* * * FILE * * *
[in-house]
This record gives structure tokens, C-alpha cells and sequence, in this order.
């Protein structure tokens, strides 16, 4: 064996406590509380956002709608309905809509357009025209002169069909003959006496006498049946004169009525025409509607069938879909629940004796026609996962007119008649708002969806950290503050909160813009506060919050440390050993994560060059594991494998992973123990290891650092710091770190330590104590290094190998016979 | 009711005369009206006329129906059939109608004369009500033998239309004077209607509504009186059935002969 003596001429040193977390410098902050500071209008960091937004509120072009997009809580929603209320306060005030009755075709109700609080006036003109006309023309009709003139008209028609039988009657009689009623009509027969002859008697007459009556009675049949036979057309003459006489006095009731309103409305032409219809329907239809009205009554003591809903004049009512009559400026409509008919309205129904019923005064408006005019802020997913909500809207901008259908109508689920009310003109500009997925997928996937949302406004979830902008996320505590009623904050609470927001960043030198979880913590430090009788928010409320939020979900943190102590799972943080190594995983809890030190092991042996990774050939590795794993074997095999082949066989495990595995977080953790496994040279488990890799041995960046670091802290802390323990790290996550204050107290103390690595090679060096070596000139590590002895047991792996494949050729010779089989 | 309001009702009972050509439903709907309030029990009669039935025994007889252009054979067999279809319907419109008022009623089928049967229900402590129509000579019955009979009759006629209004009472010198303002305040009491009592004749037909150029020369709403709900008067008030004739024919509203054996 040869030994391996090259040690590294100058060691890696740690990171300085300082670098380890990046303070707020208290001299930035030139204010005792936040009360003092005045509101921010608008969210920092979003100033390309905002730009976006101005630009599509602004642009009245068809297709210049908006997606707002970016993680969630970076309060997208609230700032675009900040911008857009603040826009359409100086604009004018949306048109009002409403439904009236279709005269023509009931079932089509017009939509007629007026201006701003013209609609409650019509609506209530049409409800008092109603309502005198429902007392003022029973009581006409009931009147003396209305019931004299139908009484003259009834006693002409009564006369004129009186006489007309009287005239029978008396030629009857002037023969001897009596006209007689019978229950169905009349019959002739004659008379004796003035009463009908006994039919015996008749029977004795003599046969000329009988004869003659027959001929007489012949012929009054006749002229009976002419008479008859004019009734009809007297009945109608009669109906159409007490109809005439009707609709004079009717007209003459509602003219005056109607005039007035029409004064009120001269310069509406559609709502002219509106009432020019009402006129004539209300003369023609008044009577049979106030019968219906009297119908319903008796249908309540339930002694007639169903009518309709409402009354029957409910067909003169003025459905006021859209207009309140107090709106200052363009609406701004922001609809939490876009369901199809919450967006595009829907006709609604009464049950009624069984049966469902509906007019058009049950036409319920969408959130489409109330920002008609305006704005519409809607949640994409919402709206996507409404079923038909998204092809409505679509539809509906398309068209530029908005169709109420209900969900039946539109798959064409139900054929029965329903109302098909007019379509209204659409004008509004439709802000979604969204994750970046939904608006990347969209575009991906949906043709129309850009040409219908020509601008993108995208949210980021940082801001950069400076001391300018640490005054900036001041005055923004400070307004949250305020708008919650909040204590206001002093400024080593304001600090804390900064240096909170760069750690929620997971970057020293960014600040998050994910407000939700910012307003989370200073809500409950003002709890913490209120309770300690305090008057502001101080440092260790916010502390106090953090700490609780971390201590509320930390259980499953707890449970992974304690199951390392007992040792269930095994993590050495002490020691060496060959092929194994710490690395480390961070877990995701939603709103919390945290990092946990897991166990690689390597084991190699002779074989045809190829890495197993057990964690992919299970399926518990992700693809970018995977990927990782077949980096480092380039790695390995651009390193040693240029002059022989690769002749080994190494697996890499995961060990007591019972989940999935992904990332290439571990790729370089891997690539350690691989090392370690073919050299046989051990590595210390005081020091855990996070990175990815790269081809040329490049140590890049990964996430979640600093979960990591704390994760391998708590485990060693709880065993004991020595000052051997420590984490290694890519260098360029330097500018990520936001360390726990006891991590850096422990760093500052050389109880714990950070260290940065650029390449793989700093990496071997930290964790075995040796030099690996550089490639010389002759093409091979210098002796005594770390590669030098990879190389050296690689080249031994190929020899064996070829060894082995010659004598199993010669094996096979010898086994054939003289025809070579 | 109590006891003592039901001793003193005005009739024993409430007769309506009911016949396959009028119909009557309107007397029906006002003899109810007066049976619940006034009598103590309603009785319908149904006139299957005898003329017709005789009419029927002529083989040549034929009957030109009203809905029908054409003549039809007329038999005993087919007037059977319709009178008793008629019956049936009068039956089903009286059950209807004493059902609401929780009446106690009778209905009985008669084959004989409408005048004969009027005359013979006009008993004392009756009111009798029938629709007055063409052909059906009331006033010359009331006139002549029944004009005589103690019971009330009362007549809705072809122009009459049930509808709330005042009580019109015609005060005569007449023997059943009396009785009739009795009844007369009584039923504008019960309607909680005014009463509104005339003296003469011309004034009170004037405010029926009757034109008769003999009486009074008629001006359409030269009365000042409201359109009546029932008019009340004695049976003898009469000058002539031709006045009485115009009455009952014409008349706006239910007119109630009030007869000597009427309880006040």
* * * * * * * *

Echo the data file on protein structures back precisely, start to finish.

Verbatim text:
[in-house]
This record gives structure tokens, C-alpha cells and sequence, in this order.
């Protein structure tokens, strides 16, 4: 064996406590509380956002709608309905809509357009025209002169069909003959006496006498049946004169009525025409509607069938879909629940004796026609996962007119008649708002969806950290503050909160813009506060919050440390050993994560060059594991494998992973123990290891650092710091770190330590104590290094190998016979 | 009711005369009206006329129906059939109608004369009500033998239309004077209607509504009186059935002969 003596001429040193977390410098902050500071209008960091937004509120072009997009809580929603209320306060005030009755075709109700609080006036003109006309023309009709003139008209028609039988009657009689009623009509027969002859008697007459009556009675049949036979057309003459006489006095009731309103409305032409219809329907239809009205009554003591809903004049009512009559400026409509008919309205129904019923005064408006005019802020997913909500809207901008259908109508689920009310003109500009997925997928996937949302406004979830902008996320505590009623904050609470927001960043030198979880913590430090009788928010409320939020979900943190102590799972943080190594995983809890030190092991042996990774050939590795794993074997095999082949066989495990595995977080953790496994040279488990890799041995960046670091802290802390323990790290996550204050107290103390690595090679060096070596000139590590002895047991792996494949050729010779089989 | 309001009702009972050509439903709907309030029990009669039935025994007889252009054979067999279809319907419109008022009623089928049967229900402590129509000579019955009979009759006629209004009472010198303002305040009491009592004749037909150029020369709403709900008067008030004739024919509203054996 040869030994391996090259040690590294100058060691890696740690990171300085300082670098380890990046303070707020208290001299930035030139204010005792936040009360003092005045509101921010608008969210920092979003100033390309905002730009976006101005630009599509602004642009009245068809297709210049908006997606707002970016993680969630970076309060997208609230700032675009900040911008857009603040826009359409100086604009004018949306048109009002409403439904009236279709005269023509009931079932089509017009939509007629007026201006701003013209609609409650019509609506209530049409409800008092109603309502005198429902007392003022029973009581006409009931009147003396209305019931004299139908009484003259009834006693002409009564006369004129009186006489007309009287005239029978008396030629009857002037023969001897009596006209007689019978229950169905009349019959002739004659008379004796003035009463009908006994039919015996008749029977004795003599046969000329009988004869003659027959001929007489012949012929009054006749002229009976002419008479008859004019009734009809007297009945109608009669109906159409007490109809005439009707609709004079009717007209003459509602003219005056109607005039007035029409004064009120001269310069509406559609709502002219509106009432020019009402006129004539209300003369023609008044009577049979106030019968219906009297119908319903008796249908309540339930002694007639169903009518309709409402009354029957409910067909003169003025459905006021859209207009309140107090709106200052363009609406701004922001609809939490876009369901199809919450967006595009829907006709609604009464049950009624069984049966469902509906007019058009049950036409319920969408959130489409109330920002008609305006704005519409809607949640994409919402709206996507409404079923038909998204092809409505679509539809509906398309068209530029908005169709109420209900969900039946539109798959064409139900054929029965329903109302098909007019379509209204659409004008509004439709802000979604969204994750970046939904608006990347969209575009991906949906043709129309850009040409219908020509601008993108995208949210980021940082801001950069400076001391300018640490005054900036001041005055923004400070307004949250305020708008919650909040204590206001002093400024080593304001600090804390900064240096909170760069750690929620997971970057020293960014600040998050994910407000939700910012307003989370200073809500409950003002709890913490209120309770300690305090008057502001101080440092260790916010502390106090953090700490609780971390201590509320930390259980499953707890449970992974304690199951390392007992040792269930095994993590050495002490020691060496060959092929194994710490690395480390961070877990995701939603709103919390945290990092946990897991166990690689390597084991190699002779074989045809190829890495197993057990964690992919299970399926518990992700693809970018995977990927990782077949980096480092380039790695390995651009390193040693240029002059022989690769002749080994190494697996890499995961060990007591019972989940999935992904990332290439571990790729370089891997690539350690691989090392370690073919050299046989051990590595210390005081020091855990996070990175990815790269081809040329490049140590890049990964996430979640600093979960990591704390994760391998708590485990060693709880065993004991020595000052051997420590984490290694890519260098360029330097500018990520936001360390726990006891991590850096422990760093500052050389109880714990950070260290940065650029390449793989700093990496071997930290964790075995040796030099690996550089490639010389002759093409091979210098002796005594770390590669030098990879190389050296690689080249031994190929020899064996070829060894082995010659004598199993010669094996096979010898086994054939003289025809070579 | 109590006891003592039901001793003193005005009739024993409430007769309506009911016949396959009028119909009557309107007397029906006002003899109810007066049976619940006034009598103590309603009785319908149904006139299957005898003329017709005789009419029927002529083989040549034929009957030109009203809905029908054409003549039809007329038999005993087919007037059977319709009178008793008629019956049936009068039956089903009286059950209807004493059902609401929780009446106690009778209905009985008669084959004989409408005048004969009027005359013979006009008993004392009756009111009798029938629709007055063409052909059906009331006033010359009331006139002549029944004009005589103690019971009330009362007549809705072809122009009459049930509808709330005042009580019109015609005060005569007449023997059943009396009785009739009795009844007369009584039923504008019960309607909680005014009463509104005339003296003469011309004034009170004037405010029926009757034109008769003999009486009074008629001006359409030269009365000042409201359109009546029932008019009340004695049976003898009469000058002539031709006045009485115009009455009952014409008349706006239910007119109630009030007869000597009427309880006040």